Communications in Mathematical Physics

, Volume 344, Issue 3, pp 915–957 | Cite as

Quantum Gibbs Samplers: The Commuting Case

  • Michael J. Kastoryano
  • Fernando G. S. L. Brandão


We analyze the problem of preparing quantum Gibbs states of lattice spin Hamiltonians with local and commuting terms on a quantum computer and in nature. Our central result is an equivalence between the behavior of correlations in the Gibbs state and the mixing time of the semigroup which drives the system to thermal equilibrium (the Gibbs sampler). We introduce a framework for analyzing the correlation and mixing properties of quantum Gibbs states and quantum Gibbs samplers, which is rooted in the theory of non-commutative \({\mathbb{L}_p}\) spaces. We consider two distinct classes of Gibbs samplers, one of them being the well-studied Davies generator modelling the dynamics of a system due to weak-coupling with a large Markovian environment. We show that their spectral gap is independent of system size if, and only if, a certain strong form of clustering of correlations holds in the Gibbs state. Therefore every Gibbs state of a commuting Hamiltonian that satisfies clustering of correlations in this strong sense can be prepared efficiently on a quantum computer. As concrete applications of our formalism, we show that for every one-dimensional lattice system, or for systems in lattices of any dimension at temperatures above a certain threshold, the Gibbs samplers of commuting Hamiltonians are always gapped, giving an efficient way of preparing the associated Gibbs states on a quantum computer.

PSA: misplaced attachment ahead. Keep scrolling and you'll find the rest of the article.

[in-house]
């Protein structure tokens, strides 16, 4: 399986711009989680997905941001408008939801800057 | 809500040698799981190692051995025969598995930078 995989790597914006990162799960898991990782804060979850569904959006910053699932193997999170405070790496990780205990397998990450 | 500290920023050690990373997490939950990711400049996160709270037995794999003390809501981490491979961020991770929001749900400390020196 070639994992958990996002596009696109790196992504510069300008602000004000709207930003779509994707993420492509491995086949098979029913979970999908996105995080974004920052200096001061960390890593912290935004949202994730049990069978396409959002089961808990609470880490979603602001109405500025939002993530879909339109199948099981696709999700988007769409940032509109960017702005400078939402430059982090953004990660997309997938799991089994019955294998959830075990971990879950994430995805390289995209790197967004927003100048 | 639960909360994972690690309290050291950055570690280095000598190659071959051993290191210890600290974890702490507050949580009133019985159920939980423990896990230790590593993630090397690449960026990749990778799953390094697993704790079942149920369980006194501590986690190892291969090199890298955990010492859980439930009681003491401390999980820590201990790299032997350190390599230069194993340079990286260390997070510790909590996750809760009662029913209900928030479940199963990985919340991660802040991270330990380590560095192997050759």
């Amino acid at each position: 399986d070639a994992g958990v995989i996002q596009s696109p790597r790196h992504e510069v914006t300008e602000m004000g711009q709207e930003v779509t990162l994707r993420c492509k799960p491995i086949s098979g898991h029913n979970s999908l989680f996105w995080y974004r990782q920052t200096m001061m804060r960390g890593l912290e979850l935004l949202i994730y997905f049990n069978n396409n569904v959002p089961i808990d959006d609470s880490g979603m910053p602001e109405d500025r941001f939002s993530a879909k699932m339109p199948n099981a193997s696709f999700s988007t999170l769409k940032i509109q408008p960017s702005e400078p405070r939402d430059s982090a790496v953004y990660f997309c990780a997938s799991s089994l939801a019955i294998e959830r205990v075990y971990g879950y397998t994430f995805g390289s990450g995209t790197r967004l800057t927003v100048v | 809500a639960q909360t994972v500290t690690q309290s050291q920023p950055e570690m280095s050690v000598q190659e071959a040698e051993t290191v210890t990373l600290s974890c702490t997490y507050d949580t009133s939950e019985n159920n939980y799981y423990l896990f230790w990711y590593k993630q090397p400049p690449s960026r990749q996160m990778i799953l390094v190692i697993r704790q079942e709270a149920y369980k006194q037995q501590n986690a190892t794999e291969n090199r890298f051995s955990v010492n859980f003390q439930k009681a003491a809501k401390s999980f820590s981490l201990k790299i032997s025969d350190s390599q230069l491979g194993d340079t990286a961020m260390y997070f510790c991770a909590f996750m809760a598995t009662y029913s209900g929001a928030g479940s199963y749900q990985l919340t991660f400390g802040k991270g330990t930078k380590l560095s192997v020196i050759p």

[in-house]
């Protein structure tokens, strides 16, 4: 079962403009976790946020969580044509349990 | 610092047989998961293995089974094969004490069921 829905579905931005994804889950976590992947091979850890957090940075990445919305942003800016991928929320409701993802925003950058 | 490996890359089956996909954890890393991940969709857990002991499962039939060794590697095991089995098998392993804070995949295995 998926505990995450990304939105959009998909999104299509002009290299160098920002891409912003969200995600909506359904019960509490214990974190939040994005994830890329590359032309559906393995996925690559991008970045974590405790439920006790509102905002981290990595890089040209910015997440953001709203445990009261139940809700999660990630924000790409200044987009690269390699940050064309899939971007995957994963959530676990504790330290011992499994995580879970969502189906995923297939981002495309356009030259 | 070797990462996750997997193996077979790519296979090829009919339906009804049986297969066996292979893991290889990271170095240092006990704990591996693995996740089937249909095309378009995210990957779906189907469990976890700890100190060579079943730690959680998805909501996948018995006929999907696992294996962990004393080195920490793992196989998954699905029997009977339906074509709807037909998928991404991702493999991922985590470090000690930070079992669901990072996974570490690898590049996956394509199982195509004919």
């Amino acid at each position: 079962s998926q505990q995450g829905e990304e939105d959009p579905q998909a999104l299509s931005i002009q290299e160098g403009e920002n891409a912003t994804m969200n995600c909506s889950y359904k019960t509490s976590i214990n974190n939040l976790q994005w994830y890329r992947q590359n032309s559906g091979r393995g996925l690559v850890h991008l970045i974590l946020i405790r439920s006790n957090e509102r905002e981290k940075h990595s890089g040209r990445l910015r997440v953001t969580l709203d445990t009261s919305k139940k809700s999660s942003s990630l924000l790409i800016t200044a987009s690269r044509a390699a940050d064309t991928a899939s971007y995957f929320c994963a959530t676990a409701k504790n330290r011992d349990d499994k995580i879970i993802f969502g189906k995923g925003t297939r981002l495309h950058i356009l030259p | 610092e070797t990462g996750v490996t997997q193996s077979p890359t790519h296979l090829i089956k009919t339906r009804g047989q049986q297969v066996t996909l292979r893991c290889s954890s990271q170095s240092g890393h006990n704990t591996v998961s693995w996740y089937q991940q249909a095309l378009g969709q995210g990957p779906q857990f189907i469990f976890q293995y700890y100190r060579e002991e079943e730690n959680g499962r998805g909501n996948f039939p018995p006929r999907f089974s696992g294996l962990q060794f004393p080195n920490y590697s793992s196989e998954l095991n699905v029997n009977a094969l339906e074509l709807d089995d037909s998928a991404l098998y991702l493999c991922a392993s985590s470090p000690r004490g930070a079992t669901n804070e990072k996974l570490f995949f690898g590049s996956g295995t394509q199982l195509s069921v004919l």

Quantum Computer Conditional Expectation Gibbs Sampler Gibbs State Logarithmic Sobolev Inequality 
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Copyright information

© Springer-Verlag Berlin Heidelberg 2016

Authors and Affiliations

  • Michael J. Kastoryano
    • 1
  • Fernando G. S. L. Brandão
    • 2
    • 3
  1. 1.Dahlem Center for Complex Quantum SystemsFreie Universität BerlinBerlinGermany
  2. 2.Quantum Architectures and Computation GroupMicrosoft ResearchRedmondUSA
  3. 3.Department of Computer ScienceUniversity College LondonLondonUK

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